Combines a feminist approach with close textual analysis.
A critical study of the great later novels. A collection of essays which offer an overview of feminist critiques of Hardy and his treatment of gender. Social and political background to Hardy and his times, showing how modern interpretations on film and television create new contexts in which to read the works afresh.
Critical studies of sexuality and gender issues in the major novels. A study of the importance of geography and physical topography in the stories, poems, and novels.
Often dubbed anti-feminist, this study attempts to exonerate Hardy of this view. A chronological study of the major novels. Thomas Hardy: Distance and Desire — J.
A critical study of the interrelation of the literary themes of distance and desire woven throughout the novels and poems. This is the fully updated version of the definitive biography. Kindle version of an early feminist study of the major fiction. Student Companion to Thomas Hardy — Rosemarie. Morgan, Greenwood Press, Shifts of scale can expose forms to unsuspected forces that obtain only at certain sizes, or which vary greatly between them, causing destabilizing or disruptive outcomes.
To attain knowledge is to achieve integrity and stature at the expense of finding oneself the butt of the great cosmic joke. It can make no final accommodation, in the realist tradition, to O O the culture it purports to describe or to the audience it addresses. The commercial success of works by H. Wells, among others, occasioned fierce disputes over the merits of romance, as well as its cultural implications. Were I in a mood to disparage the modern Realists whereas I have tried to show that their books are, in substance, about as good as pos- sible, granting the genre , I might say that they not only use the micro- scope, and ply experiments, but ply them, too often, in corpore vili.
Yet I have instituted inquiries to correct tricks of memory, N IB RO and have striven against temptations to exaggerate, in order to preserve O for my own satisfaction a fairly true record of a vanishing life. The two are brought together when Viviette discovers that Swithin has appro- FO R priated a large, isolated tower on her estate to record his observations of T R the stars.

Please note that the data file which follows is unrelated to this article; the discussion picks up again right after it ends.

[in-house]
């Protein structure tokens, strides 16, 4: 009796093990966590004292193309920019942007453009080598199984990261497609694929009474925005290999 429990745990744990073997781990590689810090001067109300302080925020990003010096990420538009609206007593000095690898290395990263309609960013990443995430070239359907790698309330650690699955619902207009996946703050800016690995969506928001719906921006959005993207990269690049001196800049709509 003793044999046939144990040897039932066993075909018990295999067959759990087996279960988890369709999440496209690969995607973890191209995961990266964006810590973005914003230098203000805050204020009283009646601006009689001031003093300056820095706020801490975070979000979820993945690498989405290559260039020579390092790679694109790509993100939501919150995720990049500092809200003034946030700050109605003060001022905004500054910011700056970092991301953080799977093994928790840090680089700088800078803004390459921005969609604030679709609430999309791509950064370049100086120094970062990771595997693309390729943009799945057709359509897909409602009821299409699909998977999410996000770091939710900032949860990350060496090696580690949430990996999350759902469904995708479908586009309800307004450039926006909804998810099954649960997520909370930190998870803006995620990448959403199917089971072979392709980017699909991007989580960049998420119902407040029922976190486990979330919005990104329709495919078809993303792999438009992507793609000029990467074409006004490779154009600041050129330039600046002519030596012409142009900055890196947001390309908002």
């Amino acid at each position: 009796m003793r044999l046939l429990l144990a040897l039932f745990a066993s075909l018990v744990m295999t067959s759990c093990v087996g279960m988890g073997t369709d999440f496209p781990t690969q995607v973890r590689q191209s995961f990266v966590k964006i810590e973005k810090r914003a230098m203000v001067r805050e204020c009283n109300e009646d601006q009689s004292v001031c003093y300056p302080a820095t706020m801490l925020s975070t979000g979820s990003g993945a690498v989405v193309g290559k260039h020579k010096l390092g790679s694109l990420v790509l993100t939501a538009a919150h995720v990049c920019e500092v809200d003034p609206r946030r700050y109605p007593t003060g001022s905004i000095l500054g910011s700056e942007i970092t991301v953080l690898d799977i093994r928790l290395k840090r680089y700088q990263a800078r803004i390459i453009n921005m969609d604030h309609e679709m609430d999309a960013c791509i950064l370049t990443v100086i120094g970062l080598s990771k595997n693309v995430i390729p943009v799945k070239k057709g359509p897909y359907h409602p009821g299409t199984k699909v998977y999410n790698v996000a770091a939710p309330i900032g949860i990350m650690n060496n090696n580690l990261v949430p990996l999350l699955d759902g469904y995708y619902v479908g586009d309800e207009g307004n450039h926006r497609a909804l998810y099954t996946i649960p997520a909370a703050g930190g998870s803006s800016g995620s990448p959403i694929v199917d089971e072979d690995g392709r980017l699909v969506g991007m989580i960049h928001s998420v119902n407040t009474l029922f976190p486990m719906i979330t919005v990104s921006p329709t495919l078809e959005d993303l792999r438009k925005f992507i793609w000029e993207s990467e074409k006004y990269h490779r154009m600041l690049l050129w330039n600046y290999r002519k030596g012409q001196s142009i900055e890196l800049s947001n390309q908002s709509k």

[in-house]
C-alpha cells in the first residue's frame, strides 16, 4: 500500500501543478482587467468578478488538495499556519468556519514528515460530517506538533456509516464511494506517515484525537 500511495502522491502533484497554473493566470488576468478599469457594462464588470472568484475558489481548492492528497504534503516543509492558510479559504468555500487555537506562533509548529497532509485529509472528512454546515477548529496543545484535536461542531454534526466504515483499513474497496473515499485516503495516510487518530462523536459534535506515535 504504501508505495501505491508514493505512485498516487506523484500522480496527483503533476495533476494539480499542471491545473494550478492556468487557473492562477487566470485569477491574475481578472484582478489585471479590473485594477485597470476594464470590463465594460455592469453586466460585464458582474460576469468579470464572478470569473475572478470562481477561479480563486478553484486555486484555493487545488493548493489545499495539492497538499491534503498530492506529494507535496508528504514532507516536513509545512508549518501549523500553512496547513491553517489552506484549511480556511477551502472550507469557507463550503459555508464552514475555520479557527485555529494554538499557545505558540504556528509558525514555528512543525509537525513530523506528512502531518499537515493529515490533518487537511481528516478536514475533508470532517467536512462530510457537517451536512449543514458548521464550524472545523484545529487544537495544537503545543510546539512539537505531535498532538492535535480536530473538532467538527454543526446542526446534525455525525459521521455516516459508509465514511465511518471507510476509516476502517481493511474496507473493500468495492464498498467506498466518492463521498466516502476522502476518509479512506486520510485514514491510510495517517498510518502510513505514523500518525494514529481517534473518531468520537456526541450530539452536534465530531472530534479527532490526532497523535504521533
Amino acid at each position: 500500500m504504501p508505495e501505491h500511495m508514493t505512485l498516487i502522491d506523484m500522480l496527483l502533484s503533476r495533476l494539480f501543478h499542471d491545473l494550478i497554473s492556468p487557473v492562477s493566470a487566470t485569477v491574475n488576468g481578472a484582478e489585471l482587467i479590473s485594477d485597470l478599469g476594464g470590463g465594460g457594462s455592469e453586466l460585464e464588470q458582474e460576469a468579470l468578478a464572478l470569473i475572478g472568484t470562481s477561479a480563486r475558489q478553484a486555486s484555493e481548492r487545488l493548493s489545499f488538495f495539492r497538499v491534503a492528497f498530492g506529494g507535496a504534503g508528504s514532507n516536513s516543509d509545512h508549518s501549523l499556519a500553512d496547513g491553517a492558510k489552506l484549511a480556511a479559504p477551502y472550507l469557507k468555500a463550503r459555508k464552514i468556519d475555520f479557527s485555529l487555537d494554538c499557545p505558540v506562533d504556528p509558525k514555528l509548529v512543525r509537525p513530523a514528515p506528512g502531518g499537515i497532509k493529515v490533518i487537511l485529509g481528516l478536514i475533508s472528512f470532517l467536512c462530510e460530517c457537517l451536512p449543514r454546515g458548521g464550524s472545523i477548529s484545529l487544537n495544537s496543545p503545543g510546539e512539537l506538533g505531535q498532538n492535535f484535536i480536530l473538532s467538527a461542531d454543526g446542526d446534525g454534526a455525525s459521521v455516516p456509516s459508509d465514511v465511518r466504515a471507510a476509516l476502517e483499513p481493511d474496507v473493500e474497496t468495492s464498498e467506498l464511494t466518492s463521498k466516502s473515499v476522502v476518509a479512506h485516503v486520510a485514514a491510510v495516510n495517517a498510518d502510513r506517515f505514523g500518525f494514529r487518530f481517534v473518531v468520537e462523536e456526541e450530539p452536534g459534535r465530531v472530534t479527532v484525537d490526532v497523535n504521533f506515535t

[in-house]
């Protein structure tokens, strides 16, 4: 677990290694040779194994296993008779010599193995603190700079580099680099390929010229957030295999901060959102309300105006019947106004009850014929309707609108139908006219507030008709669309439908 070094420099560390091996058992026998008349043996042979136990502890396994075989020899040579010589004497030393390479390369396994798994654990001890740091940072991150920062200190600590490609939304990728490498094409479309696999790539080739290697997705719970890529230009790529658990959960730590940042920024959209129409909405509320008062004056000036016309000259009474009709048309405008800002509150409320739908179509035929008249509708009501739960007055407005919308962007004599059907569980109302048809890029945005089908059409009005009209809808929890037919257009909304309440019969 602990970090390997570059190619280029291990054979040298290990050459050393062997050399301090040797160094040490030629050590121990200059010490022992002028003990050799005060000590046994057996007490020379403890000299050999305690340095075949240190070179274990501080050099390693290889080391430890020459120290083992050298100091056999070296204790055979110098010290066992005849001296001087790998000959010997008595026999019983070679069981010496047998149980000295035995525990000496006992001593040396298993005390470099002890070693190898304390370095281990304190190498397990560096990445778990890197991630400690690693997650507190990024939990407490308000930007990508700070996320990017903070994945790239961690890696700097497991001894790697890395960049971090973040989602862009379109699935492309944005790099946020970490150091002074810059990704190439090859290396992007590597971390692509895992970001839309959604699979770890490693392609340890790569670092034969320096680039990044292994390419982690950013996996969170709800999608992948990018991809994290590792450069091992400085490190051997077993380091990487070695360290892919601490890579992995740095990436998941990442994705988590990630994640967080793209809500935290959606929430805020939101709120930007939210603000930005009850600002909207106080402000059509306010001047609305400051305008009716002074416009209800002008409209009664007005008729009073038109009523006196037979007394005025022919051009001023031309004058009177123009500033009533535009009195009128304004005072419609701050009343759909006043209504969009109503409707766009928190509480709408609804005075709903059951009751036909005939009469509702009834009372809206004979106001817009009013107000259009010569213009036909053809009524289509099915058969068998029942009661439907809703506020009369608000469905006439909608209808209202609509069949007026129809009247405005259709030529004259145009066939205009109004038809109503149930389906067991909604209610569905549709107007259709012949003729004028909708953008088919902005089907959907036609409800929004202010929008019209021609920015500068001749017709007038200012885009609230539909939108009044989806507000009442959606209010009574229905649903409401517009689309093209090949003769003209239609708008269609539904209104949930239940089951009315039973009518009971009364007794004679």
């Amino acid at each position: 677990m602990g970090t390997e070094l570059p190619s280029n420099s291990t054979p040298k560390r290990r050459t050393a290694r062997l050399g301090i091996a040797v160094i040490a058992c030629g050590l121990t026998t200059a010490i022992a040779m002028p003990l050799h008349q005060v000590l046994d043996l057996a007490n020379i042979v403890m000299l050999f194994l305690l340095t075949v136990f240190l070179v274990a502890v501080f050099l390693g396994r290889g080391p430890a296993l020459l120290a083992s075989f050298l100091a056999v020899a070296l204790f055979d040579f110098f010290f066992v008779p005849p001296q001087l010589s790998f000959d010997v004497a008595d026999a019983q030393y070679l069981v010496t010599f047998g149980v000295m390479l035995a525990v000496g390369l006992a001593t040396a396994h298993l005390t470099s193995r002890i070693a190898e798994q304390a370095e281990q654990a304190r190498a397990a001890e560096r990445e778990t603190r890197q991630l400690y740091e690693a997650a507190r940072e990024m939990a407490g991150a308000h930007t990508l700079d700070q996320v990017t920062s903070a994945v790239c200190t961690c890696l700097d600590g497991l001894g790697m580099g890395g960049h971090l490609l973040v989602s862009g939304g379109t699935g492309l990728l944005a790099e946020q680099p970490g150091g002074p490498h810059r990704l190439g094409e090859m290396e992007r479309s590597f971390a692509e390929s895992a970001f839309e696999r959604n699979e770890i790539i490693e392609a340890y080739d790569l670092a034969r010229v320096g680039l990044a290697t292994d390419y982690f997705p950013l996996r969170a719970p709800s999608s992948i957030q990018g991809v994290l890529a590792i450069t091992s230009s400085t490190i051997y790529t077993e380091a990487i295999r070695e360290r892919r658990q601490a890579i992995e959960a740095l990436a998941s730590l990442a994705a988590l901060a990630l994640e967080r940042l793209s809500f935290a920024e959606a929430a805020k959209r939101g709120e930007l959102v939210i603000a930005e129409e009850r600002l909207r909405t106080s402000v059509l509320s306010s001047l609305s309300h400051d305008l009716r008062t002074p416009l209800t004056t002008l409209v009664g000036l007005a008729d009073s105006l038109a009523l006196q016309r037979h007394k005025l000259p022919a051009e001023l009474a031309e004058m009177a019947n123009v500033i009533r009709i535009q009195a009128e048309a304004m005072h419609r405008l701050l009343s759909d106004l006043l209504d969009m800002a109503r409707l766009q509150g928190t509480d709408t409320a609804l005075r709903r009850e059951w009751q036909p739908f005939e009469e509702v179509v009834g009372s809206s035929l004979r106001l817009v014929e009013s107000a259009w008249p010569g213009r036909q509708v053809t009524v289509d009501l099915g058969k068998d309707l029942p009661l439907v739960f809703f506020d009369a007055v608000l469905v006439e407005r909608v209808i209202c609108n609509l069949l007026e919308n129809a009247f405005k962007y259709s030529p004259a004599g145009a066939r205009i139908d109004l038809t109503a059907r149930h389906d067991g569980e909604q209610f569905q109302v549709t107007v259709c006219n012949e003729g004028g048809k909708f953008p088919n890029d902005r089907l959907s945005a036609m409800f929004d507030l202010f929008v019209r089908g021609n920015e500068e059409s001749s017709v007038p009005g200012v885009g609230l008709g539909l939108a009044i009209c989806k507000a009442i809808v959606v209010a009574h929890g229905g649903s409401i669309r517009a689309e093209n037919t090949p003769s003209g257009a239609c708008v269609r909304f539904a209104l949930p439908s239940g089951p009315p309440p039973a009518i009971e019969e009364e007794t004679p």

The ancient tower under the night sky becomes a richly symbolic O O setting for conjuring romantic associations, and as the strangers become N NC secretly acquainted there, tropes of chivalry and courtly love are trans- posed into the pursuit of cosmic wonders and the scientific conquest of U strange worlds. In the pres- ence of the immensities that his young mind had, as it were, brought down from above to hers, they became unconsciously equal.
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D TE However, exposing the novel to the size of the cosmos introduces scale effects. While such extreme proportions serve to minimize differences R EC between the protagonists, they also threaten to overwhelm the significance FO R of the everyday actions and events that convey narrative significance, ren- T R dering the plot irrelevant. We encounter this problem early on when O O Swithin, educating Viviette in the basics of astronomy, attempts to relate N NC to her the scale of the universe.
That size faintly approaches the size of the stellar universe. So am I not right in saying that those minds who exert their imaginative powers to bury them- selves in the depths of that universe merely strain their faculties to gain a new horror?
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Such monsters are the voids and waste places of the sky. It makes me feel that it is not worth while to live. It quite annihilates me! Yours is celestial; mine lamentably human! And the less must give way to the greater. By imagining favor- able conditions for higher existences on other planets, he might have conceived the form of utopian scientific romance that was taking shape at almost the very moment that he, having allegedly scandalized the public, stopped writing novels. Nowhere is this more evident than in A Pair of Blue Eyes , in the famous scene in which a geologist named Henry Knight finds himself dangling from a cliff over the sea, clinging on for dear life.
From this precarious position he chances to see a fossilized trilobite embedded in the rock: Separated by millions of years in their lives, Knight and this underling seemed to have met in their death. He saw himself at one extrem- O ity of the years, face to face with the beginning and all the intermediate TR P centuries simultaneously.
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Upstage - Issue 5
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